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Panesar calf strain opens door for Borthwick

England spinner Monty Panesar has strained his calf at training, strengthening the claim of Scott Borthwick to make his Test debut at the SCG.
Nanjing Night Net

Panesar will be assessed on Thursday, but it is believed England is set to call up 23-year-old Durham leg-spinner Borthwick as it looks to avoid a 5-0 whitewash.

It is not the first time England has looked to blood a young slow bowler in a dead-rubber Ashes Test, after Simon Kerrigan made his debut in the fifth Test at the Oval in August. The match ended in a draw but Kerrigan was slaughtered by the Australian batsmen – going for 53 runs from his only 48 balls in Test cricket.

Kerrigan hasn’t been seen since, with Borthwick instead called into the England squad following the retirement of Graeme Swann before the Melbourne Test.

Borthwick had a stint with Sydney first-grade side Northern Districts and was about to fly home when the call came.

Australian vice-captain Brad Haddin played alongside him for Northern Districts earlier in the summer and said Borthwick could expect a stern test.

”No doubt [we’ll get after him],” he said. ”It’d be an exciting time for him, but interesting to see how we approach him.”

Australia belted Swann in the first three Tests and Panesar was largely ignored in the Melbourne match – with captain Alastair Cook opting to bowl part-timer Joe Root ahead of him during Australia’s second innings.

But Borthwick said he welcomed the challenge.

”I’ll try and spin the ball and give it my best shot,” said Borthwick, who regards Shane Warne as his inspiration.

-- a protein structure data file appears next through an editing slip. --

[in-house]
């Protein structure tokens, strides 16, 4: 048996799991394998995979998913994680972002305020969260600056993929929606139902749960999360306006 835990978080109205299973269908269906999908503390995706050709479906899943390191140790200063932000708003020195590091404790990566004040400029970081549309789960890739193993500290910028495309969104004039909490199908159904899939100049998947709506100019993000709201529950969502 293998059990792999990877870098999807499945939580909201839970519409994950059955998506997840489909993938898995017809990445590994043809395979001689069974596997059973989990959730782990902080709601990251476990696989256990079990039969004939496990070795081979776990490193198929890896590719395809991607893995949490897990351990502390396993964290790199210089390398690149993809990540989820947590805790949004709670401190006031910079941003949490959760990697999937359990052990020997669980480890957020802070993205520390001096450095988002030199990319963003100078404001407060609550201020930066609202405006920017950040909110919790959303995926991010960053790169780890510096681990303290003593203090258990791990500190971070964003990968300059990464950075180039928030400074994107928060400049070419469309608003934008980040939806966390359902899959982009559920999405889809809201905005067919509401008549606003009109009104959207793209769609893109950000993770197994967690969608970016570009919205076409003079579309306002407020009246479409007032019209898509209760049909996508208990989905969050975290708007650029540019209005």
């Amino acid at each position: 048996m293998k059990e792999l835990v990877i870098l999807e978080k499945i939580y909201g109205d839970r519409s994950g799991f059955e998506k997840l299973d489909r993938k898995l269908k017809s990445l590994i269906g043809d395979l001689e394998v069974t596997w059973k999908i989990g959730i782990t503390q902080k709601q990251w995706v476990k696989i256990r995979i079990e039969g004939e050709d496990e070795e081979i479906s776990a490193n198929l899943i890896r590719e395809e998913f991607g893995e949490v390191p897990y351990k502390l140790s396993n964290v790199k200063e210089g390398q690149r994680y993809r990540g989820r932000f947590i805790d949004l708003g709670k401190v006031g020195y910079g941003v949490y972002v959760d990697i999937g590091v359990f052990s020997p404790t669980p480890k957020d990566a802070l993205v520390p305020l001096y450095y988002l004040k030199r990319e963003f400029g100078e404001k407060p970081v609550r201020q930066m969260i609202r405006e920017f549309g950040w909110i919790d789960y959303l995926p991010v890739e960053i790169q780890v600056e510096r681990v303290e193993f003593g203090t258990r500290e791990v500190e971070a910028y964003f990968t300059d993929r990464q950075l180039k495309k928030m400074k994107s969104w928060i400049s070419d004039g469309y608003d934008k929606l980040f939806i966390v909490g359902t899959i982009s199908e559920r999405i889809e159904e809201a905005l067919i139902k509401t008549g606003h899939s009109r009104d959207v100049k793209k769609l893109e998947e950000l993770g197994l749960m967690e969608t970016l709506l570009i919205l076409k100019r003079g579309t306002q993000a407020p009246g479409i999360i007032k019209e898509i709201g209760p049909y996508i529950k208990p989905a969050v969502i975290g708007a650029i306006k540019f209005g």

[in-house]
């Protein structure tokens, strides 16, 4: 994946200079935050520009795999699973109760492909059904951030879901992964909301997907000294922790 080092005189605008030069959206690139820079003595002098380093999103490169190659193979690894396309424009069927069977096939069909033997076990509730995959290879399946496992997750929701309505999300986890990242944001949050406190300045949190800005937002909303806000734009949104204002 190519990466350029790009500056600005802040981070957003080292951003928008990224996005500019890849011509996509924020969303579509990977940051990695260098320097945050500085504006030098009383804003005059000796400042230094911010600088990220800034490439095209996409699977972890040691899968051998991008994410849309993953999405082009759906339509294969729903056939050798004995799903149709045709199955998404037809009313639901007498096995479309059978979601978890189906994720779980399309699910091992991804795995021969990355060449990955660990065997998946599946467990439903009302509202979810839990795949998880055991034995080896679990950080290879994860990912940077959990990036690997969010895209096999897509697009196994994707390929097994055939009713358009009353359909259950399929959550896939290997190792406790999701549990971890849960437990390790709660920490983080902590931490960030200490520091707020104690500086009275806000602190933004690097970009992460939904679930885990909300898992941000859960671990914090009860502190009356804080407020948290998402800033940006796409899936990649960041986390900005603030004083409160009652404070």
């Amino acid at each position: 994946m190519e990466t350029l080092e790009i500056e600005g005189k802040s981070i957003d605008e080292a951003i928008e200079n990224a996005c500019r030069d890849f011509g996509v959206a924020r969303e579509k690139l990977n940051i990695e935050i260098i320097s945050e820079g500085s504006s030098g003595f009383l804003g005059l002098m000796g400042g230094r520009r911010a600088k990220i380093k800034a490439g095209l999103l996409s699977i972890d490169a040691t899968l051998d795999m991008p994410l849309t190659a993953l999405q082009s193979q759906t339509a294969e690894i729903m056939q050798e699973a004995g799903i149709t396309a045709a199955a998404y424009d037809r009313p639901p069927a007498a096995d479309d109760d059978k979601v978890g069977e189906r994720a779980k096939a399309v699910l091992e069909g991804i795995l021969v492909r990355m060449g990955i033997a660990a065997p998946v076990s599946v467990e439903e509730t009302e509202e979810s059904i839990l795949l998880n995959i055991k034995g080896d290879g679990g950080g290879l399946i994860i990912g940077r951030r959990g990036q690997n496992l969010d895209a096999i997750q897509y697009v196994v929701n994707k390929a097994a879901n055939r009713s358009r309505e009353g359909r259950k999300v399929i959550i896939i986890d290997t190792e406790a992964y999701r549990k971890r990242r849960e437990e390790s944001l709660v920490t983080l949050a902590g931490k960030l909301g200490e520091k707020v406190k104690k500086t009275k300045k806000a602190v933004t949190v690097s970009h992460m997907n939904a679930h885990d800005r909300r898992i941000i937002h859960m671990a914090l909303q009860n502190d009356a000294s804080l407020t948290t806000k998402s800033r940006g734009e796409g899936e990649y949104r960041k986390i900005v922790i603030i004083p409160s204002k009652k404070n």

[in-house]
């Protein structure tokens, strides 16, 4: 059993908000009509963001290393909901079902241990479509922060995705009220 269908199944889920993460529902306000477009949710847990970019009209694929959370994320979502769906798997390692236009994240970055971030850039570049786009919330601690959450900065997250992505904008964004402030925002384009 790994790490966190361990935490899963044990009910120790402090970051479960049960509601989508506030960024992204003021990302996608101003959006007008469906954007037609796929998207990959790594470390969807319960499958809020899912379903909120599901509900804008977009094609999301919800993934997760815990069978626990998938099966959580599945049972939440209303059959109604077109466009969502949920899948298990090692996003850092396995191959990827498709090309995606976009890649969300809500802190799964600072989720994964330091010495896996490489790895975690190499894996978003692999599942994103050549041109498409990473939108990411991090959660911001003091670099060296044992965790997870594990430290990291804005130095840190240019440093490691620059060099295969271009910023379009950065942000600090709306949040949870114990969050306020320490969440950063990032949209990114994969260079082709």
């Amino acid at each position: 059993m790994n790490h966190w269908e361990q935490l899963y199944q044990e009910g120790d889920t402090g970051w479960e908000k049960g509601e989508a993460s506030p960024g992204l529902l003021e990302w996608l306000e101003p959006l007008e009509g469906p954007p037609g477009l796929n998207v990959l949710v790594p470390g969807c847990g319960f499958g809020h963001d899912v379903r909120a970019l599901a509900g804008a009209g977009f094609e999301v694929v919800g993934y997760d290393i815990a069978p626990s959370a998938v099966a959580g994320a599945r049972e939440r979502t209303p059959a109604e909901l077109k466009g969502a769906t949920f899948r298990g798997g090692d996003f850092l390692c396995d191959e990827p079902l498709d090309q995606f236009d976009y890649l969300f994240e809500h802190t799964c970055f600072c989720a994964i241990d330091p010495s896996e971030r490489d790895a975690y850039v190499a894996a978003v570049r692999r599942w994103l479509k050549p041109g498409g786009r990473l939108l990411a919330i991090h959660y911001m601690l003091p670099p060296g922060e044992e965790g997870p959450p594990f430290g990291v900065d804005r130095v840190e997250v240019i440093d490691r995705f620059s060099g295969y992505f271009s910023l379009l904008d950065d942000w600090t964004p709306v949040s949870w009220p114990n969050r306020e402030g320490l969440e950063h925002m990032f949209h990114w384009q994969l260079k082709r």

Borthwick is a born-and-bred Englishman, but that hasn’t stopped one Sydney family from claiming the budding leg-spinner as an ”honorary Australian”.

It might be a stretch for Australia to lay any dibs on the 23-year-old with the thick Geordie accent, but the local system can at least claim some credit for his rise.

As recently as the weekend before Christmas, Borthwick was plying his trade with Northern Districts in Sydney’s grade competition, before Swann’s shock retirement left the spinner on the verge of making his Test debut.

Borthwick is no stranger to Australia, having played a season in Adelaide’s grade scene and also spent time at the city’s Darren Lehmann Cricket Academy, where he received tutelage from Warne and Stuart MacGill.

Add that to the six first-grade games he has played with Northern Districts and that is enough for the club president to label him one of ours. ”I’d call him an honorary Australian and a decent Pom too,” Mike Langford said.

No matter how thorough Australia’s dossier is on Borthwick, few here would know him better than Langford, whose family has played host to him during his Sydney stint.

Borthwick was at the club’s Christmas party and due to fly home to prepare for the England Lions tour of Sri Lanka when he received a phone call from coach Andy Flower telling him to scrap those plans – he was needed with the senior squad rather than England’s development team.

Borthwick’s numbers with Northern Districts – 11 wickets at an average of 35 with the ball and 219 runs, including a century, at 31 with the bat – are respectable, but the Test arena is a massive leap.

”The standard in Sydney is very good, it’s very competitive,” Borthwick said. ”You come across some good players, especially when the state players are playing. I got what I needed to get out of it.”

Borthwick considers himself more a spinner than a batsman but with a first-class average of 31 in both disciplines he is clearly no slouch in either.

As a leggie on debut, he expects the Australian batsmen to attack him but is backing himself to spin the ball past them.

”When batters do come at you it gives you the chance to get some wickets,” he said.

”Being around the squad and on an Ashes tour really excites me and I’m thrilled to be here.”

With aap

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